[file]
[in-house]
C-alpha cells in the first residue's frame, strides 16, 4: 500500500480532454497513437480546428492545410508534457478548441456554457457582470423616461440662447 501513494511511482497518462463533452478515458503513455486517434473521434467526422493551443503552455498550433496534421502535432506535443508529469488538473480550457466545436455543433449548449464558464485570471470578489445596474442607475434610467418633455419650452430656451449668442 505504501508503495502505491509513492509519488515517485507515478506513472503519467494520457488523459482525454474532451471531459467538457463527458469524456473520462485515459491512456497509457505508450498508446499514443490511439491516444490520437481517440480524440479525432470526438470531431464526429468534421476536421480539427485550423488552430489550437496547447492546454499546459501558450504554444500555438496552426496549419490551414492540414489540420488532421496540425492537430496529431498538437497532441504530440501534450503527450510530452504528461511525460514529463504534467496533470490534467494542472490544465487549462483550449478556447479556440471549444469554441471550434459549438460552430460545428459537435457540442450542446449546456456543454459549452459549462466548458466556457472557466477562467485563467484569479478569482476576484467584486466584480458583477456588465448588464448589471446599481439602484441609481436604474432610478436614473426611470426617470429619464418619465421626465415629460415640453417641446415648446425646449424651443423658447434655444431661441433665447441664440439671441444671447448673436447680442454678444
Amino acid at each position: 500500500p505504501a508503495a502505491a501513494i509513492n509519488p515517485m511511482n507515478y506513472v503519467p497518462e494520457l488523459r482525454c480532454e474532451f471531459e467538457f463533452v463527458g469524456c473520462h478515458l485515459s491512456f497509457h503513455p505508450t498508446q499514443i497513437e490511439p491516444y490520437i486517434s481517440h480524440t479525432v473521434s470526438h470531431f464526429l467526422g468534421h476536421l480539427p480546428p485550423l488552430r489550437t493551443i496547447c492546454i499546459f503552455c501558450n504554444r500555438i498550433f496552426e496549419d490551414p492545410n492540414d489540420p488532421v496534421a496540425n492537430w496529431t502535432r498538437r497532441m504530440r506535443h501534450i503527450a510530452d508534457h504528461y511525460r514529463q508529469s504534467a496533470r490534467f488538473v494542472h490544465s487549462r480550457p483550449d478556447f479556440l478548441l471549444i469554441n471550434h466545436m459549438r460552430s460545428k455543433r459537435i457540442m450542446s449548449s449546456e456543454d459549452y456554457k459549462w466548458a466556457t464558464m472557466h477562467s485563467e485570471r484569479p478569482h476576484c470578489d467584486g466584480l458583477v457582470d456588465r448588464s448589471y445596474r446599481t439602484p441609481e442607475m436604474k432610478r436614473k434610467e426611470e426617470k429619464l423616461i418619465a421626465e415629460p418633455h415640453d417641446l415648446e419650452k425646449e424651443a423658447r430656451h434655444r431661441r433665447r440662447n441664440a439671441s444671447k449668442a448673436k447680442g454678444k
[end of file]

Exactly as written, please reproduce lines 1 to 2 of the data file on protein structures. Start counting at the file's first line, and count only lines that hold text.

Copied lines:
[in-house]
C-alpha cells in the first residue's frame, strides 16, 4: 500500500480532454497513437480546428492545410508534457478548441456554457457582470423616461440662447 501513494511511482497518462463533452478515458503513455486517434473521434467526422493551443503552455498550433496534421502535432506535443508529469488538473480550457466545436455543433449548449464558464485570471470578489445596474442607475434610467418633455419650452430656451449668442 505504501508503495502505491509513492509519488515517485507515478506513472503519467494520457488523459482525454474532451471531459467538457463527458469524456473520462485515459491512456497509457505508450498508446499514443490511439491516444490520437481517440480524440479525432470526438470531431464526429468534421476536421480539427485550423488552430489550437496547447492546454499546459501558450504554444500555438496552426496549419490551414492540414489540420488532421496540425492537430496529431498538437497532441504530440501534450503527450510530452504528461511525460514529463504534467496533470490534467494542472490544465487549462483550449478556447479556440471549444469554441471550434459549438460552430460545428459537435457540442450542446449546456456543454459549452459549462466548458466556457472557466477562467485563467484569479478569482476576484467584486466584480458583477456588465448588464448589471446599481439602484441609481436604474432610478436614473426611470426617470429619464418619465421626465415629460415640453417641446415648446425646449424651443423658447434655444431661441433665447441664440439671441444671447448673436447680442454678444